All of this supports what I have long said about Boehner - he is a conservative but not a wing nut as many think.  He is hemmed in by a caucus that is well outside the mainstream.  The fact that he almost lost his Speakership simply for supporting the deal he did speaks volumes about where the right-wing in the House sits.  Heck, a significant number of House Republicans even opposed the Hurricane Sandy aid package that was finally passed on Friday (more on that in a second.)

My advice to Boehner?  You know you are never going to be the darling of the right wing, so take your re-election as an opportunity to try to go solve the problems.  The hard-liners will hate it, but they already don't support you.  So cement your legacy and get something done.

Chris Christie Lets Loose on the House GOP
The fiscal cliff deal on January 2nd was the last thing the outgoing House of Representatives did before disbanding to make way for the new House, which was sworn in yesterday.  This greatly upset lawmakers from New York and New Jersey, who had been hoping for and believed they had secured agreement for aid for the battered coastal areas impacted by Hurricane Sandy.

Why the House didn't take the issue up before disbanding is inexplicable to me.  Perhaps John Boehner couldn't swallow asking his conservative members to vote on a spending package right on the heels of a painful vote on the fiscal cliff.  But, come on, when did relief for people made homeless by a hurricane become a partisan issue?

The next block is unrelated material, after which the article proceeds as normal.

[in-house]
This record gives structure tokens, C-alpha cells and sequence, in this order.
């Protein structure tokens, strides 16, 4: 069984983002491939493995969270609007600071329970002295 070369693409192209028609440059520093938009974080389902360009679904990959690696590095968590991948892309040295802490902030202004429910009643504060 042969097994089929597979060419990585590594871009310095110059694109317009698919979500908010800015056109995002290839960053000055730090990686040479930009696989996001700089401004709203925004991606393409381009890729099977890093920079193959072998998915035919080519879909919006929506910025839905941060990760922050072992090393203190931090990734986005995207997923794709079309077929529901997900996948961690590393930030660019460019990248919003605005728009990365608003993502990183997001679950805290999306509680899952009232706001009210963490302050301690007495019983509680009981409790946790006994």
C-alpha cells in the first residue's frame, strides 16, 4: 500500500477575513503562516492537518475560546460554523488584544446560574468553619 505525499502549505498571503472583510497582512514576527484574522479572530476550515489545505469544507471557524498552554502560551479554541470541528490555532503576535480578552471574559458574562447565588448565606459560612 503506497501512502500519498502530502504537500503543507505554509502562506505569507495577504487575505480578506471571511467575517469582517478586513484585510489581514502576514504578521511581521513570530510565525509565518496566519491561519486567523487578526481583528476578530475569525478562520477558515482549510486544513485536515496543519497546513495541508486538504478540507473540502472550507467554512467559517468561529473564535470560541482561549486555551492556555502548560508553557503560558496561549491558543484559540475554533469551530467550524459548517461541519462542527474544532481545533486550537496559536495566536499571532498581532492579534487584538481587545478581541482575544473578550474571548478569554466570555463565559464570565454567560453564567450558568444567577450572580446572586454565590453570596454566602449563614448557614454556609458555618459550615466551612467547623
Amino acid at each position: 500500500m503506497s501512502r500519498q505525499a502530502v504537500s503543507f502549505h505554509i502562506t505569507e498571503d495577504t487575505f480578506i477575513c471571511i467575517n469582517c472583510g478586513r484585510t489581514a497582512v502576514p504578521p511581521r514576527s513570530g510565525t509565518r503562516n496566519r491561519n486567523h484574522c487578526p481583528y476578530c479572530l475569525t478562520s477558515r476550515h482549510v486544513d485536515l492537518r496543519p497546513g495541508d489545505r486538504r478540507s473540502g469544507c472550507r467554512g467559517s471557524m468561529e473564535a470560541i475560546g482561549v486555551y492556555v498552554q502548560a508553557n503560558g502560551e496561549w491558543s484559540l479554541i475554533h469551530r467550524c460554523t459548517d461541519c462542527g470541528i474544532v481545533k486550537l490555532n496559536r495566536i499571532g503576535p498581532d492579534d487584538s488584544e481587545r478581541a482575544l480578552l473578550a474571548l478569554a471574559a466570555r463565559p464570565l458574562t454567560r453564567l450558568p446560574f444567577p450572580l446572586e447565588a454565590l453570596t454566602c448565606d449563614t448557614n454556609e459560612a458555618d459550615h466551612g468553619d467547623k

Christie was specific, and named names in his criticism, stating:
"There is only one group to blame for the continued suffering of these innocent victims, the House majority and their speaker, John Boehner."

Boehner scrambled to pull a vote together on the bill, with an initial aid package rapidly set for a vote yesterday and the balance to be voted on January 15th.  The initial package passed the House 354-67, with all 67 "no" votes coming from Republicans.  It is shocking to me that there were 67 members of the new House majority willing to vote no on this bill.  The bill passed the Senate, which always seems much more reasonable an bi-partisan, without a single "no" vote.

The initial aid package contained only $9B, the bigger $51B package is to come in the January 15th vote.  Could that package be in serious jeopardy, given the delay and vote on the first bill?  If it is, it would be utter political suicide for the House GOP.  Nothing makes you look like a wing nut like pushing hard to keep tax cuts on capital gains for people making millions of dollars and then opposing federal funds to help people made homeless by a hurricane.